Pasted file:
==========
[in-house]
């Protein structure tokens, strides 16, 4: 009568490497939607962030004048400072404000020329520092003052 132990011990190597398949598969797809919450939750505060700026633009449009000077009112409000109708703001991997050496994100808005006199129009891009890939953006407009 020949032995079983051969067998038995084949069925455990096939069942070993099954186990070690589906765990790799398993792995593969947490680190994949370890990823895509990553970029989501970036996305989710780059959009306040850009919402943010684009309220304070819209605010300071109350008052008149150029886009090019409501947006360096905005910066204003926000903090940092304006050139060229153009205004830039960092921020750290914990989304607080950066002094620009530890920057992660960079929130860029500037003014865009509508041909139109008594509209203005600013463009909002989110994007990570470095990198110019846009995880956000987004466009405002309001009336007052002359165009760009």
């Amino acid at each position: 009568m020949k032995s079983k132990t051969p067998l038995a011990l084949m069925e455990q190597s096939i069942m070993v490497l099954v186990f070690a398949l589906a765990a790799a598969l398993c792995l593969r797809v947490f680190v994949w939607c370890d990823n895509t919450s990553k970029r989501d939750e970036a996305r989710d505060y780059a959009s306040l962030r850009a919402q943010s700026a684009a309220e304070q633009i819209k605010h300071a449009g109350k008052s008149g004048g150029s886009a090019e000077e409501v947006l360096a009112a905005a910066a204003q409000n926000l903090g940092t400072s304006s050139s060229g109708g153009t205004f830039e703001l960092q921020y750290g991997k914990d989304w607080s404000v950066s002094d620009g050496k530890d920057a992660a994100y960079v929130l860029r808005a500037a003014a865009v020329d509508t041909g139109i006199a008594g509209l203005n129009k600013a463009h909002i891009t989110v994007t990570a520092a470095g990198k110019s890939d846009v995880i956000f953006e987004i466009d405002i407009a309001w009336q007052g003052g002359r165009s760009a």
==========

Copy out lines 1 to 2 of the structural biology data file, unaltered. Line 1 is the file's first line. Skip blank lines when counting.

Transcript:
[in-house]
């Protein structure tokens, strides 16, 4: 009568490497939607962030004048400072404000020329520092003052 132990011990190597398949598969797809919450939750505060700026633009449009000077009112409000109708703001991997050496994100808005006199129009891009890939953006407009 020949032995079983051969067998038995084949069925455990096939069942070993099954186990070690589906765990790799398993792995593969947490680190994949370890990823895509990553970029989501970036996305989710780059959009306040850009919402943010684009309220304070819209605010300071109350008052008149150029886009090019409501947006360096905005910066204003926000903090940092304006050139060229153009205004830039960092921020750290914990989304607080950066002094620009530890920057992660960079929130860029500037003014865009509508041909139109008594509209203005600013463009909002989110994007990570470095990198110019846009995880956000987004466009405002309001009336007052002359165009760009």